Moeran said in an interview that celebrities themselves are commodities used to purvey, advertise and promote various other commodities such as concerts, films and merchandise.
“I think that has a major effect because the sheer number of photographs of celebrities must have an effect on people and we spend far too much time reading totally non-objective media of various kinds,” he said.
Moeran also pointed out that the frequency with which people involve themselves with the media relates to how much they like and pay attention to the world of celebrities.
“I think we spend far too much time accepting what the media tell us, we don’t criticize,” he said.
Celebrities are often placed into strict boxes with achievements in physical beauty and flawlessness. The relationship between female celebrities and the general public is one in which society enjoys living vicariously through the glitz and glamour of their favorite shining stars. This type of relationship creates a thin and invisible barrier separating the famous from the ordinary, and the exposure of celebrities as anything less than flawless results in a destruction of this division.
Koba said the power of the advertising industry over constructions on beauty also influence the idea of herd mentality and wanting to constantly fit into the crowd.
The disgust showcased toward unfavorable photographs of female celebrities has its roots in the unrealistic expectation for these women to consistently look flawless and void of any physical imperfections. Seeing these successful celebrity figures in a manner that does not meet these preconceived notions elicits negative reactions leading to judgment that criticizes the individual. Although visible pores, acne or other facial blemishes are not uncommon for a human to combat, the judgment and negative comments toward the sight of a celebrity with these imperfections only emphasizes the idea that the “unnatural” is the most appealing.
“At a certain point some people have this expectation that celebrities should look perfect at all times,” Koba said. “And I think that’s our reaction to a way that we’ve been brainwashed a little bit.”
However, there exists another side to this same coin, where the posting of a picture of makeup-free celebrities prompts a positive reaction of praise and admiration. In this case, the difference in public reaction lies within the context of the photograph. While Beyoncé’s photographs were leaked and therefore uncontrolled, the posting of a fresh-faced selfie by a celebrity such as Demi Lovato is controlled by the subject herself. Furthermore, society is more likely to express approval of a fresh-faced celebrity if she posts a photo with the intent of spreading positive messages of self-acceptance and self-confidence. Social media trends such as “No Makeup Monday” promote positive beauty ideals through the posting of makeup-free selfies.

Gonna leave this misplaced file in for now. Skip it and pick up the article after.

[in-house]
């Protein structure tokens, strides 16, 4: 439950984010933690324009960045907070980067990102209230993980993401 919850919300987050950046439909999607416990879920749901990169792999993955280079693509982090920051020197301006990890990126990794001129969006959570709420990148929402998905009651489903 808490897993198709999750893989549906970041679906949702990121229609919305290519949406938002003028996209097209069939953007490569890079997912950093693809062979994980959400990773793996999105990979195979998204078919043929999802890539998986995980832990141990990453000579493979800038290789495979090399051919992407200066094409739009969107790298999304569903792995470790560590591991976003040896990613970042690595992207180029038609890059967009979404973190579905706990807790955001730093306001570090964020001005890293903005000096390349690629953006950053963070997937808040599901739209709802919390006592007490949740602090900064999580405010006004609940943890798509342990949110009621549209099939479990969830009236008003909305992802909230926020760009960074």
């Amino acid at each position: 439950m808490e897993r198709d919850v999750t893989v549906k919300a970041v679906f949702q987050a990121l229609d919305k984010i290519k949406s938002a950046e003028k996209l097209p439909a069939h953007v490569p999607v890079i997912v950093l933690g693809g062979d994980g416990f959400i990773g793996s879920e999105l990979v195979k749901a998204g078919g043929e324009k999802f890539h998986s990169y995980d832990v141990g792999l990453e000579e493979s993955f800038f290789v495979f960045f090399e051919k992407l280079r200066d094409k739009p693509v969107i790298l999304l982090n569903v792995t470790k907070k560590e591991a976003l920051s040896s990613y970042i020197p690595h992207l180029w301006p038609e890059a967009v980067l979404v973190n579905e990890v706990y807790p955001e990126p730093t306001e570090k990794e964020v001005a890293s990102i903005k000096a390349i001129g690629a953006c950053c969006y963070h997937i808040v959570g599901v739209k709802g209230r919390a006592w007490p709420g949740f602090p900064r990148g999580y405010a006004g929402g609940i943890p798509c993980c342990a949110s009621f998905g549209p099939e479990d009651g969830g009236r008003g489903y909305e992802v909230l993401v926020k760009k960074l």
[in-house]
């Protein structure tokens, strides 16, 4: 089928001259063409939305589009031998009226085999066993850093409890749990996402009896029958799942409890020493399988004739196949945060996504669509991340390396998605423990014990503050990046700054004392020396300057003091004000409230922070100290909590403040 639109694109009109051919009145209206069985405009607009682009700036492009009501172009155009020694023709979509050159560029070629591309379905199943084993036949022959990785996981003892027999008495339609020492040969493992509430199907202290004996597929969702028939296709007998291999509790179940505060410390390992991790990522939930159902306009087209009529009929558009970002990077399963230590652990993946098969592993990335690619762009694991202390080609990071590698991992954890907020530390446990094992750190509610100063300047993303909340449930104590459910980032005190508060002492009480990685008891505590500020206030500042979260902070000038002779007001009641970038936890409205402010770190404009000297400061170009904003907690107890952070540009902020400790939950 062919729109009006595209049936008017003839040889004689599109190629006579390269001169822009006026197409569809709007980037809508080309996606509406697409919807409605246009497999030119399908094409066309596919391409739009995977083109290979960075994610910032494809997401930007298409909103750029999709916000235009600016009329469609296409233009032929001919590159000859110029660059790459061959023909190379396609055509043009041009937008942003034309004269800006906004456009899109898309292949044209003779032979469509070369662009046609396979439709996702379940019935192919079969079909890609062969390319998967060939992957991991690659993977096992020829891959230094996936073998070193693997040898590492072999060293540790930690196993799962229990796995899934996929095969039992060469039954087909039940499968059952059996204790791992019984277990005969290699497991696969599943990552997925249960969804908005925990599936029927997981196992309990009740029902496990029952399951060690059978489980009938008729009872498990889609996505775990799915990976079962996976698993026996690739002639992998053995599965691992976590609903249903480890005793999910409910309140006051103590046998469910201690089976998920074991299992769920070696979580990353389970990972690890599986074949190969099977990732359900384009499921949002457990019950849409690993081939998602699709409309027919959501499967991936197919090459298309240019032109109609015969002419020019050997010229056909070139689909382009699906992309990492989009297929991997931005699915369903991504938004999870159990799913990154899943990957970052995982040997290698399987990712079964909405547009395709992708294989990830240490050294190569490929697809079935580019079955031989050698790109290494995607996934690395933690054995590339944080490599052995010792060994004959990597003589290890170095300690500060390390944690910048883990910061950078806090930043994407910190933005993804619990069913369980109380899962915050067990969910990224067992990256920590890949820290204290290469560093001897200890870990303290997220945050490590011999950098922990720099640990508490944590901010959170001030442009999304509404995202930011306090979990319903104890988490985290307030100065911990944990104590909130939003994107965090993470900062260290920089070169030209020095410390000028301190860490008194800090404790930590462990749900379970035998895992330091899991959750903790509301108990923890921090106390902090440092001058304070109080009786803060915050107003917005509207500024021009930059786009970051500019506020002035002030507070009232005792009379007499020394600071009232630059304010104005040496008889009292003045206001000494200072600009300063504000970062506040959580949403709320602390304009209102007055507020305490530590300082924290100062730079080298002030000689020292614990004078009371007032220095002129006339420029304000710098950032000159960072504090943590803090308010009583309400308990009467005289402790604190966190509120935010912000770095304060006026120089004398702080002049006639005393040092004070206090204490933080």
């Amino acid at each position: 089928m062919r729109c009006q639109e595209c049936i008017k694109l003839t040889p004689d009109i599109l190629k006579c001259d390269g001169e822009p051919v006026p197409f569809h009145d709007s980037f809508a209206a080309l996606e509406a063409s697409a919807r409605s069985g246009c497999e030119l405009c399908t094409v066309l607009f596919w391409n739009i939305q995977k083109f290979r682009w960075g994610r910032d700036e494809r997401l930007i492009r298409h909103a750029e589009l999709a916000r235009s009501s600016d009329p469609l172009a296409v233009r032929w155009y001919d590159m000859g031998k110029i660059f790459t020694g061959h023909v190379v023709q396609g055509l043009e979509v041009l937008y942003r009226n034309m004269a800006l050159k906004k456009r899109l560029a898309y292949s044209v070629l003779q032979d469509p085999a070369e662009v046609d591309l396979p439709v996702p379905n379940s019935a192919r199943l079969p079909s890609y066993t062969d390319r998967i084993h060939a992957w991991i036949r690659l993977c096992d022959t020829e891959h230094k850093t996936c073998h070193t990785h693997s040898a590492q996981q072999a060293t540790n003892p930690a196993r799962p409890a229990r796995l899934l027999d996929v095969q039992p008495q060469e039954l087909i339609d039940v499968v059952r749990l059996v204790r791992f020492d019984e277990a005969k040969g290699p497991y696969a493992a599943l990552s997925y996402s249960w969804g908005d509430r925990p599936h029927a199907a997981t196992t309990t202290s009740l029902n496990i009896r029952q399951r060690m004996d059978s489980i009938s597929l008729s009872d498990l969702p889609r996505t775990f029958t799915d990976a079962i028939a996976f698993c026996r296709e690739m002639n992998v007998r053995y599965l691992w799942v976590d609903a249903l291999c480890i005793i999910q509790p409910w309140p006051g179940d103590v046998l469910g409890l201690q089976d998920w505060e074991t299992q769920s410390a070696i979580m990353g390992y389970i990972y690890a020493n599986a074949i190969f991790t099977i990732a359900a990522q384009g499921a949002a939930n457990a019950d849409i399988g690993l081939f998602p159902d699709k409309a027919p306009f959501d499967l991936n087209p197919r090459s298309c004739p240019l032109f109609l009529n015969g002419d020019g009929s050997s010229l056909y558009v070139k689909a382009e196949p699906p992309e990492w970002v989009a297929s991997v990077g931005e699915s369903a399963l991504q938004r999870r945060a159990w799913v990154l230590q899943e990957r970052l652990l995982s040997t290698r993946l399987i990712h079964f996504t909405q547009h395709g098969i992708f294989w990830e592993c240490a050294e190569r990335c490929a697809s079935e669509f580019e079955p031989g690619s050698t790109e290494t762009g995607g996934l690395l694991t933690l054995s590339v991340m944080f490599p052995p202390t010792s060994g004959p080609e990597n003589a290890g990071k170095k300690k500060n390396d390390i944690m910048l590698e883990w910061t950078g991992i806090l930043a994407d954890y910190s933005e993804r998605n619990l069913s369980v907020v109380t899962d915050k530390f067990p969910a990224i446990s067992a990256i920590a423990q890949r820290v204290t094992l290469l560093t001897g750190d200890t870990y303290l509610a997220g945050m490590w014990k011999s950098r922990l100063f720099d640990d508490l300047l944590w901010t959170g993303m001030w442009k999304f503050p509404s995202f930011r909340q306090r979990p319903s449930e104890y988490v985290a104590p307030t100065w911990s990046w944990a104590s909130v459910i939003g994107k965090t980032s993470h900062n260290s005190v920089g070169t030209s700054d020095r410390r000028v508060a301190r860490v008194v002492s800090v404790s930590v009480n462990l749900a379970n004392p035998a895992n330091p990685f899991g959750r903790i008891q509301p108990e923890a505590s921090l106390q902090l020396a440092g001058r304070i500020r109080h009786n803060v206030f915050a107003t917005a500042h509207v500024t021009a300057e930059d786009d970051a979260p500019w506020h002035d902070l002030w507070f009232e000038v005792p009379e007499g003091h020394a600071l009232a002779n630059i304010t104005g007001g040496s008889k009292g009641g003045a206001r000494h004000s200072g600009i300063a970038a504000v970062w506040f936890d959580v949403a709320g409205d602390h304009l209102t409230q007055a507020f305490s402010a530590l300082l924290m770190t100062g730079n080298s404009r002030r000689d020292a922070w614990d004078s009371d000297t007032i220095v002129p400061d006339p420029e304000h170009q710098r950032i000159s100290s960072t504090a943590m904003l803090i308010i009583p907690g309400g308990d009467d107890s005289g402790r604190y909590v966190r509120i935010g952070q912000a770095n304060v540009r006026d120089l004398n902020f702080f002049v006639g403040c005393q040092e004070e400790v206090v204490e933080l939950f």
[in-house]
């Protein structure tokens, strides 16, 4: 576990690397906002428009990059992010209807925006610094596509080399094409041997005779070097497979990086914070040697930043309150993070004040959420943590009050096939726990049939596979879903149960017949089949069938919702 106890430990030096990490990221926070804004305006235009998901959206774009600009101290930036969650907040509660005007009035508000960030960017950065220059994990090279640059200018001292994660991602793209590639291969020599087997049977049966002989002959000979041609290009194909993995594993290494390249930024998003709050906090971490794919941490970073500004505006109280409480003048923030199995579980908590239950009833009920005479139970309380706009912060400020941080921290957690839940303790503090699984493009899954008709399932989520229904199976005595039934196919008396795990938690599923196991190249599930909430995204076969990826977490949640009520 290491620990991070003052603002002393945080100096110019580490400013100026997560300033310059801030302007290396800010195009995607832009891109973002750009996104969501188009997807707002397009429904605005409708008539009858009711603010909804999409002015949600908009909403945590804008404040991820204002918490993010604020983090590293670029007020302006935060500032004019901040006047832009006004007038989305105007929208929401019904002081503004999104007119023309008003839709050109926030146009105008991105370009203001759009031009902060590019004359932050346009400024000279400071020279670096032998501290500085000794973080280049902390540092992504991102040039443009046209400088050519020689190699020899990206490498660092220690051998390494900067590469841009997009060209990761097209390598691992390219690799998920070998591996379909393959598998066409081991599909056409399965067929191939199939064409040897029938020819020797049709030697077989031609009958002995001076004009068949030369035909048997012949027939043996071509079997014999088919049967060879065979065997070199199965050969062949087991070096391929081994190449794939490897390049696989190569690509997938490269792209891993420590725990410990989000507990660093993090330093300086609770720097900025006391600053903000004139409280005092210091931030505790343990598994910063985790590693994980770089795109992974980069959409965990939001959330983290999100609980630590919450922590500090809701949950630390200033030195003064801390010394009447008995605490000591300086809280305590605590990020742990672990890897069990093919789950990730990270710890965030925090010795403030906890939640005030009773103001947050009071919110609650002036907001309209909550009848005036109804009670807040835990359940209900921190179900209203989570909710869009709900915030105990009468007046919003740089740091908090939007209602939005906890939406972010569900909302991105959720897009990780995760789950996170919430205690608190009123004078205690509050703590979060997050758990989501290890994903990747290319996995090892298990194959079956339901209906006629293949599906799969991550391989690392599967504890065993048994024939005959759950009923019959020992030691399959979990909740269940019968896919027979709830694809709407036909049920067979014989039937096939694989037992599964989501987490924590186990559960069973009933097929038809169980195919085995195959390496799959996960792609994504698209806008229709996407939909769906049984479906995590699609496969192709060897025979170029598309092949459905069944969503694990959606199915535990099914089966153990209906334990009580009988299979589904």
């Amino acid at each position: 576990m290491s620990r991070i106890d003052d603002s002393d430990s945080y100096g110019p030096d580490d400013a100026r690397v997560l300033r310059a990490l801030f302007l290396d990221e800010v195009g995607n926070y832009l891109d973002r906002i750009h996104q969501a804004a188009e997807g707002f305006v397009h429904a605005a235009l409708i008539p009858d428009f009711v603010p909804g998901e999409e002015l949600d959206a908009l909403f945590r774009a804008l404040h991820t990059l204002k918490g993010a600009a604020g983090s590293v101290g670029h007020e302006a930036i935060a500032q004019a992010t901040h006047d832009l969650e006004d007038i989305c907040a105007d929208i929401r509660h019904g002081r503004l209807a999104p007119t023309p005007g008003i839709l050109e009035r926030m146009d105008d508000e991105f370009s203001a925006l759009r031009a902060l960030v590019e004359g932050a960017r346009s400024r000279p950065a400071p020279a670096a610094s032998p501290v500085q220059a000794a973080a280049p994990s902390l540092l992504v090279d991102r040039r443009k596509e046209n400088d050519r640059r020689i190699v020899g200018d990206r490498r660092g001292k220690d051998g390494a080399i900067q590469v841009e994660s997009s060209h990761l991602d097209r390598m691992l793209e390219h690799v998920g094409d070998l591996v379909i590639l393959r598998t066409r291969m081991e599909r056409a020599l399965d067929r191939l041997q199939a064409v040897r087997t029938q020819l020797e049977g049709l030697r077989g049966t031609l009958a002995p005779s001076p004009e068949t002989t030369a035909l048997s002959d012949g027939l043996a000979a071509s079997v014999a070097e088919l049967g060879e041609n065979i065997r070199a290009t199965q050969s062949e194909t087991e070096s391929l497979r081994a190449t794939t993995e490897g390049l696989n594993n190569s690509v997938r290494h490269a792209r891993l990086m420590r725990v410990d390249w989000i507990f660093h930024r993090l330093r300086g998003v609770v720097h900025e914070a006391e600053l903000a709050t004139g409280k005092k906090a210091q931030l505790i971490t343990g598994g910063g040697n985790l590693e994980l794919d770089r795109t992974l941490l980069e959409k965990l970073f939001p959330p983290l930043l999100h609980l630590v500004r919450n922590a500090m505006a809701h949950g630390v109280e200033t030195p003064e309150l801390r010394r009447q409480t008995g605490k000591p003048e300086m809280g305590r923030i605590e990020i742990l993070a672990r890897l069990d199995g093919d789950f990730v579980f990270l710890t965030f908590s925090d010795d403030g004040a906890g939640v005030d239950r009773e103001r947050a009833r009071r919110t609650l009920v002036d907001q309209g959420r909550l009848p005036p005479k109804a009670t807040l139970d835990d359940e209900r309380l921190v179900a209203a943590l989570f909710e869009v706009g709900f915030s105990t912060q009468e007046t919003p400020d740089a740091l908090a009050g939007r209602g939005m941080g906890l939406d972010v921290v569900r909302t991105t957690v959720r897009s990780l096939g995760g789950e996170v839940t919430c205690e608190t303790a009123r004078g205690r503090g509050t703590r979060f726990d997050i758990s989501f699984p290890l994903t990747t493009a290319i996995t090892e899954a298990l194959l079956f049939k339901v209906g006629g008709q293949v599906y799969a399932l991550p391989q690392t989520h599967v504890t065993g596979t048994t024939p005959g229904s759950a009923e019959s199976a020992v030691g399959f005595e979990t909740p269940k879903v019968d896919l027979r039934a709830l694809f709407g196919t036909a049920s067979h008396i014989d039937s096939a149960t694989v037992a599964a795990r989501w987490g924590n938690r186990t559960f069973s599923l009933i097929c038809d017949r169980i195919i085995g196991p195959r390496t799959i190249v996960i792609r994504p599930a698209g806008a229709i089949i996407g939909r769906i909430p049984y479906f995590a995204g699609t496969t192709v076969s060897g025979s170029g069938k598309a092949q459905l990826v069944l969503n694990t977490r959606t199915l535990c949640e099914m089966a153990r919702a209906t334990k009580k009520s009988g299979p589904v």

Society’s distaste toward physical imperfections as evidenced by the negative reaction to less-than-favorable photographs of celebrities is further fueled by the advertising of acne-fighting beauty products. Major companies such as Neutrogena, Clean and Clear and Proactiv advertise their products in such a way that showcases acne, pimples and the like as unfavorable and distasteful. Slogans such as Clean and Clear’s “Clean, Clear and Under Control” reflect the unfavorable attitudes toward facial blemishes by conveying the idea they should be hidden from the public eye. These commercials portray teenagers with acne as embarrassed and shameful, their humiliation and shame only disappearing once their acne disappears. The result is the implantation of the concept that consumers should strive for flawless, blemish-free skin with the advertised products.
Burggren attributed society’s disdain for facial blemishes through a biological standpoint.
“Biologically, we’re tuned in to all these cues of health,” she said. “Usually if you have blemishes or something red it’s signaling a problem in the body and we’re just kind of tuned into that. There’s like visual cues that signal bodily health from an evolutionary standpoint. That’s why we seek perfection.”
It is the deceptive nature of advertising, Moeran said, that contributes to its negative impact upon women and young girls.
“I think that every time an image of a woman is used in a fashion magazine or in an advertisement, if that woman’s face or figure is Photoshopped in some way to change it to make it look a little bit more slender or get rid of a slight mark on her cheek, if that happens I think, like cigarette adverts, there should be a large sign at the bottom of the picture saying, ‘This image has been Photoshopped,’” he said. “This image does not look like the woman who was photographed.”
The powerful combination of the beauty industry and the perception of celebrities contributes to the distaste toward any sort of physical imperfections. But it is this type of attitude that further strengthens society’s ridiculous and impossible-to-achieve beauty standards. Leaving behind one’s preconceived notions of beauty and perfections, the only message Beyonce’s L’Oreal pictures convey is this:
Yes, Beyoncé can wake up like this.
Celisa Calacal is a freshman journalism major who is confident in her skin, pores and all. You can email her at firstname.lastname@example.org.